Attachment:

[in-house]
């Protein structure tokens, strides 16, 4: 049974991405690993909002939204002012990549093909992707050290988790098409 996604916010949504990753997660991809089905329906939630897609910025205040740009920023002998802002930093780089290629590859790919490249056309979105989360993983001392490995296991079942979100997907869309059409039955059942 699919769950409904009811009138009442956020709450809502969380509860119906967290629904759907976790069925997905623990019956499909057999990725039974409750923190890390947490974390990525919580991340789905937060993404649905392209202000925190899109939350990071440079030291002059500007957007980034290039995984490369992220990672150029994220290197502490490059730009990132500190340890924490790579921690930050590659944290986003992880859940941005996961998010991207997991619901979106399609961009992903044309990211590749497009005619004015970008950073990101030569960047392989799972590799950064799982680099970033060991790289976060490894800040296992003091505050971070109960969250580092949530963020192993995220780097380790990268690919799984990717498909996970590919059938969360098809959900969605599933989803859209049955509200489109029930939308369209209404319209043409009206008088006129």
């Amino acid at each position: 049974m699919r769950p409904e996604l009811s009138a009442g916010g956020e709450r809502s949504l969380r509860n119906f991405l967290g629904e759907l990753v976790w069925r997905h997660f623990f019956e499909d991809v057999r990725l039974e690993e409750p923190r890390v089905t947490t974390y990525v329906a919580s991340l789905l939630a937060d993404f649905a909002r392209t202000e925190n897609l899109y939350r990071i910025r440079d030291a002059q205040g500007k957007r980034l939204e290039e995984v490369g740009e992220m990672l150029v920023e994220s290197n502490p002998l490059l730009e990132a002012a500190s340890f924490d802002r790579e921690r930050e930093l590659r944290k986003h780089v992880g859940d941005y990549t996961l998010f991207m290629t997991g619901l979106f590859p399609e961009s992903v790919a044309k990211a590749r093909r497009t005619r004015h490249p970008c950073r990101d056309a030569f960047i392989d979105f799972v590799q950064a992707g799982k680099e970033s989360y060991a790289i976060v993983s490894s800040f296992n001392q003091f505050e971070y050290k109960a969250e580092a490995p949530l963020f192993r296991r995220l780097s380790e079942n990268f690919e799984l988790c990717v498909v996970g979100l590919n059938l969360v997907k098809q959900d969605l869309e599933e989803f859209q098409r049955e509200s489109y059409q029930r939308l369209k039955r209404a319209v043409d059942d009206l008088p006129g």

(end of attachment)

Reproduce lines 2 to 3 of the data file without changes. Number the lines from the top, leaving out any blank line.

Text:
């Protein structure tokens, strides 16, 4: 049974991405690993909002939204002012990549093909992707050290988790098409 996604916010949504990753997660991809089905329906939630897609910025205040740009920023002998802002930093780089290629590859790919490249056309979105989360993983001392490995296991079942979100997907869309059409039955059942 699919769950409904009811009138009442956020709450809502969380509860119906967290629904759907976790069925997905623990019956499909057999990725039974409750923190890390947490974390990525919580991340789905937060993404649905392209202000925190899109939350990071440079030291002059500007957007980034290039995984490369992220990672150029994220290197502490490059730009990132500190340890924490790579921690930050590659944290986003992880859940941005996961998010991207997991619901979106399609961009992903044309990211590749497009005619004015970008950073990101030569960047392989799972590799950064799982680099970033060991790289976060490894800040296992003091505050971070109960969250580092949530963020192993995220780097380790990268690919799984990717498909996970590919059938969360098809959900969605599933989803859209049955509200489109029930939308369209209404319209043409009206008088006129």
């Amino acid at each position: 049974m699919r769950p409904e996604l009811s009138a009442g916010g956020e709450r809502s949504l969380r509860n119906f991405l967290g629904e759907l990753v976790w069925r997905h997660f623990f019956e499909d991809v057999r990725l039974e690993e409750p923190r890390v089905t947490t974390y990525v329906a919580s991340l789905l939630a937060d993404f649905a909002r392209t202000e925190n897609l899109y939350r990071i910025r440079d030291a002059q205040g500007k957007r980034l939204e290039e995984v490369g740009e992220m990672l150029v920023e994220s290197n502490p002998l490059l730009e990132a002012a500190s340890f924490d802002r790579e921690r930050e930093l590659r944290k986003h780089v992880g859940d941005y990549t996961l998010f991207m290629t997991g619901l979106f590859p399609e961009s992903v790919a044309k990211a590749r093909r497009t005619r004015h490249p970008c950073r990101d056309a030569f960047i392989d979105f799972v590799q950064a992707g799982k680099e970033s989360y060991a790289i976060v993983s490894s800040f296992n001392q003091f505050e971070y050290k109960a969250e580092a490995p949530l963020f192993r296991r995220l780097s380790e079942n990268f690919e799984l988790c990717v498909v996970g979100l590919n059938l969360v997907k098809q959900d969605l869309e599933e989803f859209q098409r049955e509200s489109y059409q029930r939308l369209k039955r209404a319209v043409d059942d009206l008088p006129g």